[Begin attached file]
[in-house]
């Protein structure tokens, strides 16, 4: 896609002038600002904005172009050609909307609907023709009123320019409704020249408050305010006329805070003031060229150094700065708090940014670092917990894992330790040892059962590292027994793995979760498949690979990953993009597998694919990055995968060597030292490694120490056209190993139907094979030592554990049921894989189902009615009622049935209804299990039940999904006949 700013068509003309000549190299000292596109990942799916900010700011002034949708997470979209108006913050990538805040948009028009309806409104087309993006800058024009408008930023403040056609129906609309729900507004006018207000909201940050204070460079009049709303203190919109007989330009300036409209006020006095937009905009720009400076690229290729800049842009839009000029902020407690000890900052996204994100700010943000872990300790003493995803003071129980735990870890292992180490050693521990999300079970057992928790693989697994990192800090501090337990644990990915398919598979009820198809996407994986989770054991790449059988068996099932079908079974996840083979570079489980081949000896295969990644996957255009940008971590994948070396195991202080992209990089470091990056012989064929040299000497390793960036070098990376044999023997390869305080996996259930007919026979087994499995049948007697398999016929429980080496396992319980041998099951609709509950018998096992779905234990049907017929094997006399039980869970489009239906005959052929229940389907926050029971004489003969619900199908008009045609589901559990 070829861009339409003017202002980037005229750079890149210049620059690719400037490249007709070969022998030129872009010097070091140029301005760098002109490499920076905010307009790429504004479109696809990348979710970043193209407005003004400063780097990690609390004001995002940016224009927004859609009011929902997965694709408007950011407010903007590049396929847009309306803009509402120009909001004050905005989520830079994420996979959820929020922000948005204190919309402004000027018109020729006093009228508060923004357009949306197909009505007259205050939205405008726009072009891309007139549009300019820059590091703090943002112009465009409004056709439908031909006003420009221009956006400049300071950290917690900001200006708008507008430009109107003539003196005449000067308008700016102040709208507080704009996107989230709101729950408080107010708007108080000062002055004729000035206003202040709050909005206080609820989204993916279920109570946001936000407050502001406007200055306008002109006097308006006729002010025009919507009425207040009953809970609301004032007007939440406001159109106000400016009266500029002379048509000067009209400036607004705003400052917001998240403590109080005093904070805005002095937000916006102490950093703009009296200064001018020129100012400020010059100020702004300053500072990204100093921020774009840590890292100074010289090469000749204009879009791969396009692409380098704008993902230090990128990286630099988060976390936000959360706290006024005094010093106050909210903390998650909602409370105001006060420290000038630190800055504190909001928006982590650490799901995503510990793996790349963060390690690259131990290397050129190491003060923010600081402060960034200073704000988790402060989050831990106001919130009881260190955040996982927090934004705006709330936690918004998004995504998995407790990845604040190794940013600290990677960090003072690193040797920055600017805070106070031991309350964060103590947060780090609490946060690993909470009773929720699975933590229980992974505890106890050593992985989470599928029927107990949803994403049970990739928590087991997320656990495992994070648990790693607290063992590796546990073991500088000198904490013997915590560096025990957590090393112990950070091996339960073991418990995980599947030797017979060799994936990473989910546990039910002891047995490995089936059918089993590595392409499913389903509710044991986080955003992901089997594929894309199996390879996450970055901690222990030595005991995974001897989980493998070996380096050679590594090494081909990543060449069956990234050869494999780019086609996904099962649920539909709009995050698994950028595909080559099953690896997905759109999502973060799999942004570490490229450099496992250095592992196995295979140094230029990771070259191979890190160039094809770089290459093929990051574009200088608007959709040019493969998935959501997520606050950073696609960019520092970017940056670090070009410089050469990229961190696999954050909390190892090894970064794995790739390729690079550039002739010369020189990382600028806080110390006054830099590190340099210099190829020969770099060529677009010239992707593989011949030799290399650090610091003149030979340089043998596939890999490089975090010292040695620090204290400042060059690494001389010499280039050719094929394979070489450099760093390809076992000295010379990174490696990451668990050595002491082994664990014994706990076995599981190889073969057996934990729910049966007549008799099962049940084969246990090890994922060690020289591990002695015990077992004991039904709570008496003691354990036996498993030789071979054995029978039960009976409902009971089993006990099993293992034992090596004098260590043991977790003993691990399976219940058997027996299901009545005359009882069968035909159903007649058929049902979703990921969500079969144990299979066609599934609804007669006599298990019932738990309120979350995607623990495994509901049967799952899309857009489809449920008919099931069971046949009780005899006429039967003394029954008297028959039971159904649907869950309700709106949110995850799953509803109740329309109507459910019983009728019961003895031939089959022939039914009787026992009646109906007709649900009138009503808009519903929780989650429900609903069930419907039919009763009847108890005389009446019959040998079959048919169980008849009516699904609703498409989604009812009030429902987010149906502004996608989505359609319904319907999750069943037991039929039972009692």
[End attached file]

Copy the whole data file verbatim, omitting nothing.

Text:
[in-house]
């Protein structure tokens, strides 16, 4: 896609002038600002904005172009050609909307609907023709009123320019409704020249408050305010006329805070003031060229150094700065708090940014670092917990894992330790040892059962590292027994793995979760498949690979990953993009597998694919990055995968060597030292490694120490056209190993139907094979030592554990049921894989189902009615009622049935209804299990039940999904006949 700013068509003309000549190299000292596109990942799916900010700011002034949708997470979209108006913050990538805040948009028009309806409104087309993006800058024009408008930023403040056609129906609309729900507004006018207000909201940050204070460079009049709303203190919109007989330009300036409209006020006095937009905009720009400076690229290729800049842009839009000029902020407690000890900052996204994100700010943000872990300790003493995803003071129980735990870890292992180490050693521990999300079970057992928790693989697994990192800090501090337990644990990915398919598979009820198809996407994986989770054991790449059988068996099932079908079974996840083979570079489980081949000896295969990644996957255009940008971590994948070396195991202080992209990089470091990056012989064929040299000497390793960036070098990376044999023997390869305080996996259930007919026979087994499995049948007697398999016929429980080496396992319980041998099951609709509950018998096992779905234990049907017929094997006399039980869970489009239906005959052929229940389907926050029971004489003969619900199908008009045609589901559990 070829861009339409003017202002980037005229750079890149210049620059690719400037490249007709070969022998030129872009010097070091140029301005760098002109490499920076905010307009790429504004479109696809990348979710970043193209407005003004400063780097990690609390004001995002940016224009927004859609009011929902997965694709408007950011407010903007590049396929847009309306803009509402120009909001004050905005989520830079994420996979959820929020922000948005204190919309402004000027018109020729006093009228508060923004357009949306197909009505007259205050939205405008726009072009891309007139549009300019820059590091703090943002112009465009409004056709439908031909006003420009221009956006400049300071950290917690900001200006708008507008430009109107003539003196005449000067308008700016102040709208507080704009996107989230709101729950408080107010708007108080000062002055004729000035206003202040709050909005206080609820989204993916279920109570946001936000407050502001406007200055306008002109006097308006006729002010025009919507009425207040009953809970609301004032007007939440406001159109106000400016009266500029002379048509000067009209400036607004705003400052917001998240403590109080005093904070805005002095937000916006102490950093703009009296200064001018020129100012400020010059100020702004300053500072990204100093921020774009840590890292100074010289090469000749204009879009791969396009692409380098704008993902230090990128990286630099988060976390936000959360706290006024005094010093106050909210903390998650909602409370105001006060420290000038630190800055504190909001928006982590650490799901995503510990793996790349963060390690690259131990290397050129190491003060923010600081402060960034200073704000988790402060989050831990106001919130009881260190955040996982927090934004705006709330936690918004998004995504998995407790990845604040190794940013600290990677960090003072690193040797920055600017805070106070031991309350964060103590947060780090609490946060690993909470009773929720699975933590229980992974505890106890050593992985989470599928029927107990949803994403049970990739928590087991997320656990495992994070648990790693607290063992590796546990073991500088000198904490013997915590560096025990957590090393112990950070091996339960073991418990995980599947030797017979060799994936990473989910546990039910002891047995490995089936059918089993590595392409499913389903509710044991986080955003992901089997594929894309199996390879996450970055901690222990030595005991995974001897989980493998070996380096050679590594090494081909990543060449069956990234050869494999780019086609996904099962649920539909709009995050698994950028595909080559099953690896997905759109999502973060799999942004570490490229450099496992250095592992196995295979140094230029990771070259191979890190160039094809770089290459093929990051574009200088608007959709040019493969998935959501997520606050950073696609960019520092970017940056670090070009410089050469990229961190696999954050909390190892090894970064794995790739390729690079550039002739010369020189990382600028806080110390006054830099590190340099210099190829020969770099060529677009010239992707593989011949030799290399650090610091003149030979340089043998596939890999490089975090010292040695620090204290400042060059690494001389010499280039050719094929394979070489450099760093390809076992000295010379990174490696990451668990050595002491082994664990014994706990076995599981190889073969057996934990729910049966007549008799099962049940084969246990090890994922060690020289591990002695015990077992004991039904709570008496003691354990036996498993030789071979054995029978039960009976409902009971089993006990099993293992034992090596004098260590043991977790003993691990399976219940058997027996299901009545005359009882069968035909159903007649058929049902979703990921969500079969144990299979066609599934609804007669006599298990019932738990309120979350995607623990495994509901049967799952899309857009489809449920008919099931069971046949009780005899006429039967003394029954008297028959039971159904649907869950309700709106949110995850799953509803109740329309109507459910019983009728019961003895031939089959022939039914009787026992009646109906007709649900009138009503808009519903929780989650429900609903069930419907039919009763009847108890005389009446019959040998079959048919169980008849009516699904609703498409989604009812009030429902987010149906502004996608989505359609319904319907999750069943037991039929039972009692």